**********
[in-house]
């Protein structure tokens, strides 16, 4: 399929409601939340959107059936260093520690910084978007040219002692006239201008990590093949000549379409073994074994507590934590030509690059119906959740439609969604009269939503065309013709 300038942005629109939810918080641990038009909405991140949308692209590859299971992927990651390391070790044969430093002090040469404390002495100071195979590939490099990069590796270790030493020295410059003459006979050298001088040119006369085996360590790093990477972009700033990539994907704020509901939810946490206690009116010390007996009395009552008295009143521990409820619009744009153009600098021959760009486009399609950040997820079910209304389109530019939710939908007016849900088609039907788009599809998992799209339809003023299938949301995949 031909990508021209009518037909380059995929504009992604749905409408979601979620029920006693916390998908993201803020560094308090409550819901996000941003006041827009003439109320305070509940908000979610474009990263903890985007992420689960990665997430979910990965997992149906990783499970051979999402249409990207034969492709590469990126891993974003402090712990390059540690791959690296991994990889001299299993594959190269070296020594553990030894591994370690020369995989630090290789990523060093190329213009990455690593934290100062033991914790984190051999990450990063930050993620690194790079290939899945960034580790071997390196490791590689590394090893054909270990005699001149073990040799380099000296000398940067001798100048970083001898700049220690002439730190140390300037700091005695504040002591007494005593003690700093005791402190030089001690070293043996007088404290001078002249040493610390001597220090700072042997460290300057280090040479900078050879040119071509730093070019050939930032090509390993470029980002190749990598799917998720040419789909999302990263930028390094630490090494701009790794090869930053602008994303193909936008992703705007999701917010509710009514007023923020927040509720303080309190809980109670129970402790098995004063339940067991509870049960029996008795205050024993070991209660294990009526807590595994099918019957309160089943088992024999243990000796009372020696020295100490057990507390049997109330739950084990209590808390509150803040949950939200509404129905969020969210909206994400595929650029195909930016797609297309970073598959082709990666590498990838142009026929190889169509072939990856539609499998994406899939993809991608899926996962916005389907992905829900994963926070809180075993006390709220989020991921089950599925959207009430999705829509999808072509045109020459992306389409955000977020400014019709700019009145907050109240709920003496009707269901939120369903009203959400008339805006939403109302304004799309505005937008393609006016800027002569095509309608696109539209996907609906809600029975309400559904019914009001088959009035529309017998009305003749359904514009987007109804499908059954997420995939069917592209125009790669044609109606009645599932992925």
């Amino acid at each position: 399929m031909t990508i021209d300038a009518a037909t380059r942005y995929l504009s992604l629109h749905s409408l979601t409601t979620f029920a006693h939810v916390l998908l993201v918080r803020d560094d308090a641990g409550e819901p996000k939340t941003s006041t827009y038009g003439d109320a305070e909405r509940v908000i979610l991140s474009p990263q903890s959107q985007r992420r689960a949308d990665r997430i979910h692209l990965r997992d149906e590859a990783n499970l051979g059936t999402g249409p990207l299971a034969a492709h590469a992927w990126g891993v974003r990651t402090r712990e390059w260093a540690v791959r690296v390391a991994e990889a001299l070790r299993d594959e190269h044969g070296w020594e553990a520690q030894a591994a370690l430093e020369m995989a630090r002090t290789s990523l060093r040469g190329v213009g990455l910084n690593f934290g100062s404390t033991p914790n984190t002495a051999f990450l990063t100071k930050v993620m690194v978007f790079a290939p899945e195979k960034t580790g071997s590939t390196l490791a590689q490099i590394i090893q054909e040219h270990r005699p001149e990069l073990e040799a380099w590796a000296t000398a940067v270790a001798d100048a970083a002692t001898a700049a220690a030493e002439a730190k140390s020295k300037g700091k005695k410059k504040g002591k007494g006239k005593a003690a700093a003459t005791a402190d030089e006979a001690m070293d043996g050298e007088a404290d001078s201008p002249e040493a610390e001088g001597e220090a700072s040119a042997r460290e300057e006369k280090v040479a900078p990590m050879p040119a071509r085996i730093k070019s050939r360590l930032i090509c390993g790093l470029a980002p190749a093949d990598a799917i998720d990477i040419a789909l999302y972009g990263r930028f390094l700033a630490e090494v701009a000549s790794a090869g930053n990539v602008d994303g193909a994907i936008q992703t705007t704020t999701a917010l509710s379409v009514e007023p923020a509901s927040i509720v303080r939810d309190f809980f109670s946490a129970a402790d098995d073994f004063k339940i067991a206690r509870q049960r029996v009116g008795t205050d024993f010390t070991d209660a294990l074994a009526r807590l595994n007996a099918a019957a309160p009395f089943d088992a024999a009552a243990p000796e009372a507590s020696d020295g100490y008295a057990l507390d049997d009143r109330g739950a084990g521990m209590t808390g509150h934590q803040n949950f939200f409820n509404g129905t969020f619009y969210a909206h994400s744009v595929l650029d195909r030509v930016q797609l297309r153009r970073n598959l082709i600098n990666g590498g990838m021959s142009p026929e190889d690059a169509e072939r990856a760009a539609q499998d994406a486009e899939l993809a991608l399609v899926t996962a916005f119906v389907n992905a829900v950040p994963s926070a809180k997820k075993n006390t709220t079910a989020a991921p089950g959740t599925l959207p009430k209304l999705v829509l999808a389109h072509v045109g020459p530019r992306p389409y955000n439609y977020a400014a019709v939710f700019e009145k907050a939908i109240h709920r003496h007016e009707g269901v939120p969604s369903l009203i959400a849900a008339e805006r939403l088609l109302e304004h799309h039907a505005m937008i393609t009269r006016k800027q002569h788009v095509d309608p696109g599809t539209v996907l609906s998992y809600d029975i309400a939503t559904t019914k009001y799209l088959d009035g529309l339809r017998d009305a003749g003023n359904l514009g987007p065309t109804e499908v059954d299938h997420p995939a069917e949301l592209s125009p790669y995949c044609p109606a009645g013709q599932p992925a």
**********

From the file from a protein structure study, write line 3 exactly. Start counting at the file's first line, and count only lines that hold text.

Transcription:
């Amino acid at each position: 399929m031909t990508i021209d300038a009518a037909t380059r942005y995929l504009s992604l629109h749905s409408l979601t409601t979620f029920a006693h939810v916390l998908l993201v918080r803020d560094d308090a641990g409550e819901p996000k939340t941003s006041t827009y038009g003439d109320a305070e909405r509940v908000i979610l991140s474009p990263q903890s959107q985007r992420r689960a949308d990665r997430i979910h692209l990965r997992d149906e590859a990783n499970l051979g059936t999402g249409p990207l299971a034969a492709h590469a992927w990126g891993v974003r990651t402090r712990e390059w260093a540690v791959r690296v390391a991994e990889a001299l070790r299993d594959e190269h044969g070296w020594e553990a520690q030894a591994a370690l430093e020369m995989a630090r002090t290789s990523l060093r040469g190329v213009g990455l910084n690593f934290g100062s404390t033991p914790n984190t002495a051999f990450l990063t100071k930050v993620m690194v978007f790079a290939p899945e195979k960034t580790g071997s590939t390196l490791a590689q490099i590394i090893q054909e040219h270990r005699p001149e990069l073990e040799a380099w590796a000296t000398a940067v270790a001798d100048a970083a002692t001898a700049a220690a030493e002439a730190k140390s020295k300037g700091k005695k410059k504040g002591k007494g006239k005593a003690a700093a003459t005791a402190d030089e006979a001690m070293d043996g050298e007088a404290d001078s201008p002249e040493a610390e001088g001597e220090a700072s040119a042997r460290e300057e006369k280090v040479a900078p990590m050879p040119a071509r085996i730093k070019s050939r360590l930032i090509c390993g790093l470029a980002p190749a093949d990598a799917i998720d990477i040419a789909l999302y972009g990263r930028f390094l700033a630490e090494v701009a000549s790794a090869g930053n990539v602008d994303g193909a994907i936008q992703t705007t704020t999701a917010l509710s379409v009514e007023p923020a509901s927040i509720v303080r939810d309190f809980f109670s946490a129970a402790d098995d073994f004063k339940i067991a206690r509870q049960r029996v009116g008795t205050d024993f010390t070991d209660a294990l074994a009526r807590l595994n007996a099918a019957a309160p009395f089943d088992a024999a009552a243990p000796e009372a507590s020696d020295g100490y008295a057990l507390d049997d009143r109330g739950a084990g521990m209590t808390g509150h934590q803040n949950f939200f409820n509404g129905t969020f619009y969210a909206h994400s744009v595929l650029d195909r030509v930016q797609l297309r153009r970073n598959l082709i600098n990666g590498g990838m021959s142009p026929e190889d690059a169509e072939r990856a760009a539609q499998d994406a486009e899939l993809a991608l399609v899926t996962a916005f119906v389907n992905a829900v950040p994963s926070a809180k997820k075993n006390t709220t079910a989020a991921p089950g959740t599925l959207p009430k209304l999705v829509l999808a389109h072509v045109g020459p530019r992306p389409y955000n439609y977020a400014a019709v939710f700019e009145k907050a939908i109240h709920r003496h007016e009707g269901v939120p969604s369903l009203i959400a849900a008339e805006r939403l088609l109302e304004h799309h039907a505005m937008i393609t009269r006016k800027q002569h788009v095509d309608p696109g599809t539209v996907l609906s998992y809600d029975i309400a939503t559904t019914k009001y799209l088959d009035g529309l339809r017998d009305a003749g003023n359904l514009g987007p065309t109804e499908v059954d299938h997420p995939a069917e949301l592209s125009p790669y995949c044609p109606a009645g013709q599932p992925a």